BEAR ALLEY BOOKS

BEAR ALLEY BOOKS
Click on the above pic to visit our sister site Bear Alley Books

Saturday, August 11, 2018

W H Overend

W.H. OVEREND
by
Robert J. Kirkpatrick

W.H. Overend was one of the foremost maritime artists of his era, producing paintings and illustrations for periodicals and books, including many children’s books, although his career only lasted for 26 years, being cut short by his premature death at the age of 46.

He was born on 5 October 1851 in Coatham, near Middlesbrough, and baptized, as William Heysham Overend, on 16 November 1851 at St. Cuthbert’s Church, Darlington. His father, James Overend (born in 1821 in Bentham, Yorkshire) was a flax spinner; his mother, Martha née Hodgson (born in Hawkshead, Lancashire in 1824) was the daughter of Braithwaite Hodgson, a wealthy landowner. Prior to having William, James and Marthas had had twin sons, James and John, in 1849.

After living in Priestgate, Darlington, throughout the 1850s, the family moved to 3 Buccleuch Terrace, Hackney, London, with James becoming a railway contractor. In 1863, William spent a year as a day boy at Charterhouse, then in Smithfield, and he then became a pupil at Bruce Castle, a progressive school in Tottenham. He went on to study art under the painter Alexander Davis Cooper, developing a particular interest in maritime subjects.

In the 1871 census, he was living in a small lodging house at 14 Clapton Terrace, Hackney, described as an artist, along with ha relative, Edward Overend, a former flax spinner and now an unemployed naval engineer. He exhibited his first painting at the Royal Academy in 1872 (giving his address as 3 Buccleuch Terrace), going on to exhibit there again in 1880, 1885, 1893 and 1898.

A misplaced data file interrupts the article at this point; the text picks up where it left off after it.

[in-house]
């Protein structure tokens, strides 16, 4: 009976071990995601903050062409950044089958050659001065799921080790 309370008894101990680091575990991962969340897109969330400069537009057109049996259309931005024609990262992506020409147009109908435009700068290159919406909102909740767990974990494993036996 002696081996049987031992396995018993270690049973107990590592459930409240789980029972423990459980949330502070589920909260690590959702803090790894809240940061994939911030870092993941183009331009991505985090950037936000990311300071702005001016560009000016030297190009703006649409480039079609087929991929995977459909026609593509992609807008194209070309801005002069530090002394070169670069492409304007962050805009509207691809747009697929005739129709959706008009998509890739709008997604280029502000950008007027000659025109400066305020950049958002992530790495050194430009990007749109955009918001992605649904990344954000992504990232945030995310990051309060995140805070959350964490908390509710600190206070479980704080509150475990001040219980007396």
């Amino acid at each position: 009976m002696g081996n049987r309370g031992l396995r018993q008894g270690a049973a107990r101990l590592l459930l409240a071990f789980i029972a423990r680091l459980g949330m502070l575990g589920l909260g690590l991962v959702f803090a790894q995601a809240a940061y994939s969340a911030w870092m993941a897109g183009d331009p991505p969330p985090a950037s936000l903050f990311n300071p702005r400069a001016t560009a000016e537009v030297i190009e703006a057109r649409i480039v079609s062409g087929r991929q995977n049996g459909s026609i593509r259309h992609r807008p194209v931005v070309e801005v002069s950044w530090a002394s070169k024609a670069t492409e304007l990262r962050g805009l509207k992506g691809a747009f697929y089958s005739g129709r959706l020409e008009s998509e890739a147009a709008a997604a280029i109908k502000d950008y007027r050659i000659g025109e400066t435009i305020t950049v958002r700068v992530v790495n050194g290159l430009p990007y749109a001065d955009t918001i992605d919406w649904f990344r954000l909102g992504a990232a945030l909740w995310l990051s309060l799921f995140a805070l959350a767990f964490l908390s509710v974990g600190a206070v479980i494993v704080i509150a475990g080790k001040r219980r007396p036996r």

His career, as both an artist and illustrator, developed slowly throughout the second half of the 1870s. He exhibited with the Society of British Artists in 1875 and 1876, and at London’s Dudley Gallery in the same years, and in Liverpool in 1877. In 1875 he began working for The Illustrated London News, a relationship which lasted until his death 23 years later. He also worked with The Penny Illustrated Paper and The Sunday Magazine. His earliest book illustrations appeared in Thomas Frost’s The North Pole, and How Charlie Wilson Discovered It, in 1876.

In the 1881 census, Overend was recorded as a lodger at 64 Guilford Street, Bloomsbury, along with his wife Sophia (recorded as having been born in London in 1851). However, there is no record of a marriage, and there is no trace of Sophia Overend after this. Overend also had a nearby studio at 39A Queen Square.

His career really took off in 1880, when he contributed illustrations to Frederick Whymper’s 4 volume book The Sea: Its Stirring Story of Adventures, Peril and Heroism, published by Cassell, Petter & Galpin. He also began contributing to The Boy’s Own Paper in 1880, continuing to do so until 1894; he also contributed to London Society and St. Nicholas. In 1882 he travelled to New York, having been commissioned to produce a painting celebrating Admiral David Porter’s naval conquest of New Orleans during the American Civil War in 1862. While there, Overend also painted An August Morning with Farragut: The Battle of Mobile Bay, commemorating another Civil War engagement from 1864.

On his return to England he moved into Wychcombe Studios, Belsize Park. He began contributing to a wide range of other periodicals, including The Illustrated Naval and Military Magazine, The Graphic, The Magazine of Art, and The Leisure Hour. In 1884 he began illustrating books for the Society for Promoting Christian Knowledge (SPCK), mainly children’s books, many of which had a maritime theme. In 1889 he illustrated G.A. Henty’s One of the 28th: A Tale of Waterloo for Blackie & Son – he went on to illustrate three more of Henty’s historical and war novels. He also illustrated a number of boys’ adventure stories by Harry Collingwood, Gordon Stables, John C. Hutcheson and George Manville Fenn. He also illustrated nine of the early seafaring novels of the Irish author Frank Frankfort Moore.